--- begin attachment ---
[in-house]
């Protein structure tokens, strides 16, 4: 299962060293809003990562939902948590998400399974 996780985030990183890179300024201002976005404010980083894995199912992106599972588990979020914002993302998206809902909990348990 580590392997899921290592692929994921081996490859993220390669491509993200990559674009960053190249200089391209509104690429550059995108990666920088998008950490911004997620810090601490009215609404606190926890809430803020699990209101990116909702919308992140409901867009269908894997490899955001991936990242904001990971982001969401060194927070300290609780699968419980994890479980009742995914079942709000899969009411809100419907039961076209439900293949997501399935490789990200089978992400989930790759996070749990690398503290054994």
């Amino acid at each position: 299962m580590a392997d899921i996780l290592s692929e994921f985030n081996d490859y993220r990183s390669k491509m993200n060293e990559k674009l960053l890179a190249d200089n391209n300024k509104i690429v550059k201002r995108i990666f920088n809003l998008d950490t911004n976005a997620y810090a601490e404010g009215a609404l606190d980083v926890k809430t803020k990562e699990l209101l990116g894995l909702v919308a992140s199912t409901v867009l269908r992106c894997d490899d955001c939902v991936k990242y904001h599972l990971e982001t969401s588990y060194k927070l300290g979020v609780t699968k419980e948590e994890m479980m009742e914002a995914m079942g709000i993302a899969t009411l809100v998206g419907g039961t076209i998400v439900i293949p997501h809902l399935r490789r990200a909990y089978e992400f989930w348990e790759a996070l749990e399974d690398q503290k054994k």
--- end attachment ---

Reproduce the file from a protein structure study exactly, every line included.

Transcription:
[in-house]
């Protein structure tokens, strides 16, 4: 299962060293809003990562939902948590998400399974 996780985030990183890179300024201002976005404010980083894995199912992106599972588990979020914002993302998206809902909990348990 580590392997899921290592692929994921081996490859993220390669491509993200990559674009960053190249200089391209509104690429550059995108990666920088998008950490911004997620810090601490009215609404606190926890809430803020699990209101990116909702919308992140409901867009269908894997490899955001991936990242904001990971982001969401060194927070300290609780699968419980994890479980009742995914079942709000899969009411809100419907039961076209439900293949997501399935490789990200089978992400989930790759996070749990690398503290054994």
């Amino acid at each position: 299962m580590a392997d899921i996780l290592s692929e994921f985030n081996d490859y993220r990183s390669k491509m993200n060293e990559k674009l960053l890179a190249d200089n391209n300024k509104i690429v550059k201002r995108i990666f920088n809003l998008d950490t911004n976005a997620y810090a601490e404010g009215a609404l606190d980083v926890k809430t803020k990562e699990l209101l990116g894995l909702v919308a992140s199912t409901v867009l269908r992106c894997d490899d955001c939902v991936k990242y904001h599972l990971e982001t969401s588990y060194k927070l300290g979020v609780t699968k419980e948590e994890m479980m009742e914002a995914m079942g709000i993302a899969t009411l809100v998206g419907g039961t076209i998400v439900i293949p997501h809902l399935r490789r990200a909990y089978e992400f989930w348990e790759a996070l749990e399974d690398q503290k054994k």